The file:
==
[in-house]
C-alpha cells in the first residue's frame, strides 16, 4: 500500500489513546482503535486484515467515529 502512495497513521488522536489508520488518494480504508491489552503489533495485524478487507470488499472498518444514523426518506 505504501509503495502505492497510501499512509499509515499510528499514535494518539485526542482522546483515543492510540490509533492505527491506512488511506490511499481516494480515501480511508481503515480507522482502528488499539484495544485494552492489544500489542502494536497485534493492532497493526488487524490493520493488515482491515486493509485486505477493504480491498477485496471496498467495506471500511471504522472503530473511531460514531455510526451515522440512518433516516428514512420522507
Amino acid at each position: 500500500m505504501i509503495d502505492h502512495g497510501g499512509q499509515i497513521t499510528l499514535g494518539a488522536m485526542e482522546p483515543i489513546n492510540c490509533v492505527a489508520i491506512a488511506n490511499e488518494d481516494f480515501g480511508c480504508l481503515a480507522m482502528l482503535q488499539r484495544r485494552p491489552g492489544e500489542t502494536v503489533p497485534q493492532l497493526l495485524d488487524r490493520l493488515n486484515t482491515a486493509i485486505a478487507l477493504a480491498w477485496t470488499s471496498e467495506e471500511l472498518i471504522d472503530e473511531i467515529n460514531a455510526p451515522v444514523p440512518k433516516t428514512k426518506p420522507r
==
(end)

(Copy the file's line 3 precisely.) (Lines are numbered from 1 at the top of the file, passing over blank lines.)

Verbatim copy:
Amino acid at each position: 500500500m505504501i509503495d502505492h502512495g497510501g499512509q499509515i497513521t499510528l499514535g494518539a488522536m485526542e482522546p483515543i489513546n492510540c490509533v492505527a489508520i491506512a488511506n490511499e488518494d481516494f480515501g480511508c480504508l481503515a480507522m482502528l482503535q488499539r484495544r485494552p491489552g492489544e500489542t502494536v503489533p497485534q493492532l497493526l495485524d488487524r490493520l493488515n486484515t482491515a486493509i485486505a478487507l477493504a480491498w477485496t470488499s471496498e467495506e471500511l472498518i471504522d472503530e473511531i467515529n460514531a455510526p451515522v444514523p440512518k433516516t428514512k426518506p420522507r